The selection of authors exhibiting at this year’s festival offers a broad scope of artistic and conceptual solutions by which to elaborate this theme, starting from reportage documents, where understanding of the process of overcoming dogma or prejudice goes along with understanding the context, to eminently conceptual works, using hyperbole or satire. From black and white photography to multimedia objects and installations, the theme has found a wide range of forms in this exhibition, from the media chosen to the artist’s role. Some of the exhibited projects reflect on the author’s personal life and his/her experience of dogma. Other artists became interested in dogmatic practices as observers, feeling the urge to react to them due to their serious impact and immediacy. Both historical and present-day subjects and approaches only stress the fact that art and its authors do not remain indifferent towards these phenomena.

The idea of this exhibition as something that can “convince” the audience is extremely interesting. Is the notion of contemporary propaganda and its usage a point of discussion within this festival? 

The truth is that even when we can distinguish belief in a dogma from reality our attitude towards it can vary. We can try to ignore, criticize, fight against it or even approve it. In this regard, art has always represented a very active instrument, either as propaganda for a particular dogma or in its opposition. It is art’s ability to communicate with masses through aesthetic experience that gives it the crucial power to convince. Sometimes even a simple observation of matters, free of judgement, can be sufficient. This year we will witness what dogmas, prejudices or authoritative statements inspire contemporary photography and media when they can freely reflect on them.

As the festival director are you specifically interested in how the use of a gallery space will contribute to discussions about specific pieces of work. And if so is it important for this festival to have a clear narrative, or rather to build on the ethos of the work and space to adopt less of an authoritative structure?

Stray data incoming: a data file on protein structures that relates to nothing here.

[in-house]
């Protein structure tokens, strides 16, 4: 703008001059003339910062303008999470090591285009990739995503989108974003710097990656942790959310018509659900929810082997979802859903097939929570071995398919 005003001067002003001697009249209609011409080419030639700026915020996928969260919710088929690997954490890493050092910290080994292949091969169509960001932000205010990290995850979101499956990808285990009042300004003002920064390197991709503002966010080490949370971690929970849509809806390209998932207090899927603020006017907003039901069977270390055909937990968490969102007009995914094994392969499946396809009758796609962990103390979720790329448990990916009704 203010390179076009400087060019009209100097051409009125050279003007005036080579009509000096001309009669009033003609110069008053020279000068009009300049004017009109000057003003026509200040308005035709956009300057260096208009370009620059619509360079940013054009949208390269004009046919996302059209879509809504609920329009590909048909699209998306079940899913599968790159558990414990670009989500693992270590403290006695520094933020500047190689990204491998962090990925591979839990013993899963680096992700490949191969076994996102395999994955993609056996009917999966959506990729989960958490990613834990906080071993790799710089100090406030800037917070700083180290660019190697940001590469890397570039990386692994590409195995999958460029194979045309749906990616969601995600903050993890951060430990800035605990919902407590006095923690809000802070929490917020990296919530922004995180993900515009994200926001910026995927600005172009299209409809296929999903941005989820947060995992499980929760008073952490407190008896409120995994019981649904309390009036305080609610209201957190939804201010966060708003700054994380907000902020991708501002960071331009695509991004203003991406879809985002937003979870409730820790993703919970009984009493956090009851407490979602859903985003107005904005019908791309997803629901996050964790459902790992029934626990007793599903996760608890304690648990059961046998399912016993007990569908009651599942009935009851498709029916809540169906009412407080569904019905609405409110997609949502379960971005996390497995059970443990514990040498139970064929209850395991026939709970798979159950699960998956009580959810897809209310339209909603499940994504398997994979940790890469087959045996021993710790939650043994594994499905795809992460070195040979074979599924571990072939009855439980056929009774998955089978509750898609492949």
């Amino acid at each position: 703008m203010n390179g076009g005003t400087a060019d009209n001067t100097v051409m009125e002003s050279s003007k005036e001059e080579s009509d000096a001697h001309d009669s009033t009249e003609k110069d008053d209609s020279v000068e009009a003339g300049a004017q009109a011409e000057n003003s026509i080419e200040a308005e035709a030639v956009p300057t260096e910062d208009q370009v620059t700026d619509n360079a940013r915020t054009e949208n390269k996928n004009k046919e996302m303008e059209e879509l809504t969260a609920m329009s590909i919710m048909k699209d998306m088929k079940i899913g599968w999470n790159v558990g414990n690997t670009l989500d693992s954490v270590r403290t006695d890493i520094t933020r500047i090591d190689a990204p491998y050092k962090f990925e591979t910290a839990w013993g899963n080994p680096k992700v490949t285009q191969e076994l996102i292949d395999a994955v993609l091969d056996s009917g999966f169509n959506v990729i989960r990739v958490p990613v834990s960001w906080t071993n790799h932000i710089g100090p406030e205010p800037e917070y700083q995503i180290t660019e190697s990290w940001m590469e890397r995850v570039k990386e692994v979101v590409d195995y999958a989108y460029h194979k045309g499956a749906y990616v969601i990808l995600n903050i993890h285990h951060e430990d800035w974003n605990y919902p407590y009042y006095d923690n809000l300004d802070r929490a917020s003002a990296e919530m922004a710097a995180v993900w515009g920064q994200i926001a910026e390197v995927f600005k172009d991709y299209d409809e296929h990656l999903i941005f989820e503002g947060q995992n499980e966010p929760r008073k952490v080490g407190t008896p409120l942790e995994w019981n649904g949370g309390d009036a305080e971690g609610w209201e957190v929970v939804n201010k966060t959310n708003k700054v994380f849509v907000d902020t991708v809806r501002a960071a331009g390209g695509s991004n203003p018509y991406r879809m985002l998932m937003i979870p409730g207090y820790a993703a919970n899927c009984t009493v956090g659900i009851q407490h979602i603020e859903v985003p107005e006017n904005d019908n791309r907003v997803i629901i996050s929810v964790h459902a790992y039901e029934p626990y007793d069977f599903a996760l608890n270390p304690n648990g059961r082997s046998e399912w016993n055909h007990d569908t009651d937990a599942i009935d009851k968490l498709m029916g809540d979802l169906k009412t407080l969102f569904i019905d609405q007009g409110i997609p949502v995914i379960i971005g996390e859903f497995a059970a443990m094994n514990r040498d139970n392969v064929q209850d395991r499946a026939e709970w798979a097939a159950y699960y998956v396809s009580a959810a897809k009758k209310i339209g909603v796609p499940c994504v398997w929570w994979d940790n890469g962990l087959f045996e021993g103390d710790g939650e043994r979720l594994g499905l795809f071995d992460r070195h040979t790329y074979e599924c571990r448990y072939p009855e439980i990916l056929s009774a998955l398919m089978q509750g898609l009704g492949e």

Every project is presented in its own space most suitable for its installation, but they all do communicate, reflect and react to each other and the whole festival is curated as one complex exhibition with one uniting theme. Having explored countless visual and ideological approaches to the main topic, the viewer can create a better understanding of issues as: How well we are able to differentiate between purpose-built statements and facts or to question an opinion of someone in power. Is it always in the interest of human society to distinguish between dogma and objective reality? What can be perceived as dogma.



Legal Note: The photographer attest that have full authorization to give consent to the publication of these photos or project and have the authorization and permissions of third parties. Guarantees that you have all the necessary communications of property and you have obtained all the necessary authorizations for any property, buildings, architecture, structures or sculptures appearing in your photographs.

FRANCESCO SCALICI

FRANCESCO SCALICI

Francesco Scalici is currently finalizing his MA course in photography at the University of Lincoln. His work mainly focuses on documentary photography and photojournalism. However, his current project titled ‘Between borders’ attempts to discuss the contraband of narcotics and other substances present between the Spanish and Gibraltarian borders. Although his subject matter is to primarily focus on people and the urban landscape, Francesco has recently attempted to expand his photographic practice by turning his attention to landscape photography, and creating bodies of work that attempt to conceptualise the notion of a story, object or person within the landscapes that he is photographing.

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ISSUE 09

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Todd Antony | Ana Maria Robles | Efrat Sela | Leila Forés | Zhou Yulong | David Godichaud